achieving and maintaining good health, but while the fruit part is an easy task, vegetables are often left out because they never seem quite as appealing as, say, a bunch of grapes or juicy pear. Even thinking of vegetables can feel like a chore...
Besides, what is plenty? 5-a-day? 8-a-day? Or as much as you can physically manage?
Well, a portion of vegetables is 85g and, ideally, you should aim for at least three of those to begin with and then increase to as much as eight and then add 2-3 fruits to the bunch for optimum results. It may seem difficult at first, but as you progress, your taste buds and your body will learn to appreciate the natural flavours and, in fact, develop a kind of craving for all the goodness, crunchiness and yumminess as well as the rainbow of colours on your plate.
Keep it fun, creative and delicious - and here are a few simple ways to do it.
carrot, beetroot and kale recipes are to get you started.
Have some for breakfast. Not tempted? Well, it's all about the taste and presentation. Turn them into bell peppers and onion frittata, tomato or mushrooms omelette, a stuck made of wholegrain toast topped with cooked large portobello mushroom, slices of tomato and poached eggs, make eggs muffins, stick a few on top of a toasted rye bread or make a healthier version of Egg benedict - a wholegrain muffin, wilted spinach, poached egg, smoked salmon and a little home-made Hollandaise sauce. If all fails, have a glass of organic tomato juice or snack of a few cherry tomatoes.
Make soup. Pureed soups allow you to have at least two servings of vegetables effortlessly. Remember that potatoes won't count towards your vegetable intake, so go for the bright coloured options including bell peppers, tomatoes, spinach, peas, butternut squash, pumpkin, beetroot, carrots, sweet potatoes, aubergines, watercress, cauliflower, leek and broccoli. Remember about mushrooms. Play with spices and herbs. Add goats cream, silken tofu or a little goats cheese for a touch of indulgence. If you aren't into blending, try my 5-veg soup.
Re-think your favourite recipes. Pasta sauce doesn't have to be made with onion, garlic and tomatoes only - add spinach, bell peppers, mushrooms, peas and carrots, all cooked in a delicious tomato base. I also add cooked mushrooms to meat balls and meat loaf (cook the mushrooms, blend into chunky paste first) or use them to make a topping for a roasted salmon (blend together frieda chestnut mushrooms and onion, add dry tarragon and a little grated parmesan, use to top up pieces of fish before baking). Cauliflower adds a special touch to a regular potato mash (or can be used as a subtitute). And don't forget about those stir-fries (pre-cooked brown rice, a few handfuls of chopped vegetables, a dash of tamari, a little miso, some prawns, tofu or cashew nuts and you have a meal - a bit like jazz, never the same - always wonderful)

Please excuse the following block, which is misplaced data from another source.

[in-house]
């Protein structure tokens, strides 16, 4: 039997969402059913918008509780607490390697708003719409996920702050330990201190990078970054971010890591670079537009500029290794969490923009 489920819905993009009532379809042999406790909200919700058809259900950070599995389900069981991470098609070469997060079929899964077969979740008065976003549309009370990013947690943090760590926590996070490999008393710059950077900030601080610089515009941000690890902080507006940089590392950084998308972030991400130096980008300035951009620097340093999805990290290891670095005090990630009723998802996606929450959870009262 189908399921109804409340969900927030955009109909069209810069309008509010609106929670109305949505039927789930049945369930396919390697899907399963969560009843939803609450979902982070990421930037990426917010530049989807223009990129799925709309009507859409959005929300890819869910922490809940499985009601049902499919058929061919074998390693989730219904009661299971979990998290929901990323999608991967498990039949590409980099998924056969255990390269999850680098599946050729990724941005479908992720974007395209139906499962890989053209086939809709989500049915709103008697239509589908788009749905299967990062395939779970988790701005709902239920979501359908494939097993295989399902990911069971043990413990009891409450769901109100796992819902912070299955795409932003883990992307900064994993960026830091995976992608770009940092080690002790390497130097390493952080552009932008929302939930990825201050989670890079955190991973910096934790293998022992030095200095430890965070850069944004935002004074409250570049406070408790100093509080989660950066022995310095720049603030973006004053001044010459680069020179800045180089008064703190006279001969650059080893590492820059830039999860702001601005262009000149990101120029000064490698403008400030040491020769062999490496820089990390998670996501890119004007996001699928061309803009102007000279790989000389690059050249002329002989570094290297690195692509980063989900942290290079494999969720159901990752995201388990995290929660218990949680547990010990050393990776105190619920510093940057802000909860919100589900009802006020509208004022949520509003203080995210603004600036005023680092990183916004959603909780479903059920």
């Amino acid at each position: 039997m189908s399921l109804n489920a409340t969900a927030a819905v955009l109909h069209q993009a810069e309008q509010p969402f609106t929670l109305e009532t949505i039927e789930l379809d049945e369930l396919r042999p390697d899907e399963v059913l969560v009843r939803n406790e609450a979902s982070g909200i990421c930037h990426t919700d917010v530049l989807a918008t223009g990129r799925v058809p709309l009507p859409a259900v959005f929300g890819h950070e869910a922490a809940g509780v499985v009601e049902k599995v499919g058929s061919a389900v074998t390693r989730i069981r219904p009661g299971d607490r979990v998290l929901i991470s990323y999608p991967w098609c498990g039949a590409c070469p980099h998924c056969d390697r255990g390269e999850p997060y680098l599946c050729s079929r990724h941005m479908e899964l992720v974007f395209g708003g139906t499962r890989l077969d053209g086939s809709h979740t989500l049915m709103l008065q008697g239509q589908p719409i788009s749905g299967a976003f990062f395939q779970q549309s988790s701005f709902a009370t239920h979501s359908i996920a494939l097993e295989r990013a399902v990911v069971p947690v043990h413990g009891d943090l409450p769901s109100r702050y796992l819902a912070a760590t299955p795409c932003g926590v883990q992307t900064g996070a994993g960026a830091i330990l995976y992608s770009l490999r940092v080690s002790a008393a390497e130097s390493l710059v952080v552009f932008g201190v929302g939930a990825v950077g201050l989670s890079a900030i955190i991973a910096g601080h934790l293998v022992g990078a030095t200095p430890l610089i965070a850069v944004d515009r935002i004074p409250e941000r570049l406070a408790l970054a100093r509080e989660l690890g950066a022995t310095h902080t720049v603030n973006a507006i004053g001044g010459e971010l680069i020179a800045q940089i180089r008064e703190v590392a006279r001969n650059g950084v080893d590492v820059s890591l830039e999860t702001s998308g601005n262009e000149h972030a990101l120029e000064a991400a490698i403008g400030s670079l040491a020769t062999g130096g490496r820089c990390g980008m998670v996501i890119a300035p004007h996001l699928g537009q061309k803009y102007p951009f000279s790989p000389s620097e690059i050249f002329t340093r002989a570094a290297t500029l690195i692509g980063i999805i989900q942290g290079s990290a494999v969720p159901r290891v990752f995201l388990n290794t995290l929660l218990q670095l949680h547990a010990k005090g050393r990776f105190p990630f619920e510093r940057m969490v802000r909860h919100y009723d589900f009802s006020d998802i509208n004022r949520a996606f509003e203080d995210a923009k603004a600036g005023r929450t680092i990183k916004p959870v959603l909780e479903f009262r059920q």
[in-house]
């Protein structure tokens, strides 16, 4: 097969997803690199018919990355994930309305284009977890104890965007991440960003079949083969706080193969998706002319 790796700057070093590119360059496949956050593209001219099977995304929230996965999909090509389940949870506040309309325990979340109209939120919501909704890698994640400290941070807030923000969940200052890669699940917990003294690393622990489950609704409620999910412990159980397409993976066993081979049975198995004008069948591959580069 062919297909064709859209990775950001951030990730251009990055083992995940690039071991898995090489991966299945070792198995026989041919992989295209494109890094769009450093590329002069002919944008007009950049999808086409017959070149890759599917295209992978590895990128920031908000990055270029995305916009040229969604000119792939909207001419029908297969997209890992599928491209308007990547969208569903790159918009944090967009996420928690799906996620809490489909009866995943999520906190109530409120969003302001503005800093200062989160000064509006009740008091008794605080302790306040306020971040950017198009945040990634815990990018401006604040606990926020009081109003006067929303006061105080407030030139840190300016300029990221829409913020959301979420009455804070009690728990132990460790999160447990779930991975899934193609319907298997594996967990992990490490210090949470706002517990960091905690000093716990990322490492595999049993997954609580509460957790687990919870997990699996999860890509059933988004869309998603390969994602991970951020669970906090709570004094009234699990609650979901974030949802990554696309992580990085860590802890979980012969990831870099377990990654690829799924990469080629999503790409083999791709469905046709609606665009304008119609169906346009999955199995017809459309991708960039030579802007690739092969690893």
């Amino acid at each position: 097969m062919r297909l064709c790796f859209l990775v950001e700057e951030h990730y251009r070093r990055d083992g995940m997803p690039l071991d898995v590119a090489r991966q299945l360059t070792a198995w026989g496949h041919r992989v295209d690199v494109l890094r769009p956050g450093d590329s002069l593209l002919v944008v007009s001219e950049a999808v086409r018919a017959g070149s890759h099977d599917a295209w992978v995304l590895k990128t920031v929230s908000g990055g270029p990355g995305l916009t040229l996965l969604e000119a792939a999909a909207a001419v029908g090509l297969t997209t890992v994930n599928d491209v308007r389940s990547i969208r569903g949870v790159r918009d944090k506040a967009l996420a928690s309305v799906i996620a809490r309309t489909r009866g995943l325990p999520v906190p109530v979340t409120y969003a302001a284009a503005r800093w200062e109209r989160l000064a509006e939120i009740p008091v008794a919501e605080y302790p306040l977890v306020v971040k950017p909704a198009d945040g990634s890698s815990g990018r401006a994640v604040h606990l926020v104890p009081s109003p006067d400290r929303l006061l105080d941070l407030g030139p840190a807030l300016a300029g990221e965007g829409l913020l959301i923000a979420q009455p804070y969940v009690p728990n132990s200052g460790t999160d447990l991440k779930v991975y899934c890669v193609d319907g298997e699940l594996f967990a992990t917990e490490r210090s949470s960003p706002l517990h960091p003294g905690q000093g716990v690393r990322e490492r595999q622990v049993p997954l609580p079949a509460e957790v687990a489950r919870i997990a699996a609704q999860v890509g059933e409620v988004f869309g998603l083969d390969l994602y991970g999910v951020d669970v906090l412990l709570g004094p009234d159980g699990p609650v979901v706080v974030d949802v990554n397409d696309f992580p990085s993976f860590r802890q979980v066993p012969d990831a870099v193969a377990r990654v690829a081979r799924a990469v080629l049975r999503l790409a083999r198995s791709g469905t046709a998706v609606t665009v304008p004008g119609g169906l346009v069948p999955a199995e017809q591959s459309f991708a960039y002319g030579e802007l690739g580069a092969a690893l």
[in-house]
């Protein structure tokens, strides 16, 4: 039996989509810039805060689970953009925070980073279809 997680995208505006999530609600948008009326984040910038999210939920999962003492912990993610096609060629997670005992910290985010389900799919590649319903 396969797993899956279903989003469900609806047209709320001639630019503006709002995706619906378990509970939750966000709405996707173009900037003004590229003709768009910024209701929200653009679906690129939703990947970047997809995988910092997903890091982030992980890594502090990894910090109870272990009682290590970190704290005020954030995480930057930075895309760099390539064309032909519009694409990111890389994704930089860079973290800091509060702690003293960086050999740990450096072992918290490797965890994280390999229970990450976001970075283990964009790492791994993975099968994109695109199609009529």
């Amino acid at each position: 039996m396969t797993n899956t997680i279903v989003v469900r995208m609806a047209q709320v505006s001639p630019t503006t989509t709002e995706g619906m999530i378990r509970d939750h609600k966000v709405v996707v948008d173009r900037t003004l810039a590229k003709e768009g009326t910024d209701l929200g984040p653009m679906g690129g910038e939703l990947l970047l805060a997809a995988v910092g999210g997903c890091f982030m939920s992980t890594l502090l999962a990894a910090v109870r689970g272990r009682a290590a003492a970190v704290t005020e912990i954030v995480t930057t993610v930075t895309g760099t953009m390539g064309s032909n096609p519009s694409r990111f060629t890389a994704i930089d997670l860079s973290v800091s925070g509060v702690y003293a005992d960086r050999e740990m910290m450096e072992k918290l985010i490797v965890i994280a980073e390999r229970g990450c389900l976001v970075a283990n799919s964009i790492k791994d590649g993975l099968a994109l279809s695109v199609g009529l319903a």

Make dips and sandwich fillers. Loving your hummus or guacamole? Then toast bell peppers or butternut squash, blend and add to your old favourite. Brilliant as a snack or spread.
sauerkraut is another favourite of mine. Often when I am very short of time, carrot pieces, walnuts and a few raisins do the trick nicely.
The magic of a good salads. The most obvious. My suggestion is to have at least one salad-based meal a day because having raw vegetable is incredibly beneficial for the digestion, liver and natural detoxification. In addition to that, combining vegetables with oils will improve absorption of fat-soluble vitamins.
Keep some on a side. Cooking vegetables for your side dish allows you to have yet another couple of portions easily. Ratatouille, tagine and casseroles have always been my favourite options here. They can be prepared in large quantities in advance, refriregated for 3-4 days or frozen for up to a month. Otherwise I just steam some broccoli and then finish it with a little garlic butter and freshly grated black pepper.
Turn them into desserts. From smoothies, raw bars and pancakes to brownies and cakes, vegetables make a surprising and very tasty ingredient (I'll add a few recipes here shortly, so stay tuned).
I sincerely hope you are feeling hungry for vegetables right now.
Photo source: Natalia Vodianova photographed by Steven Meisel for Vogue Italia May 2005, other photos from my personal archives via Shutterstock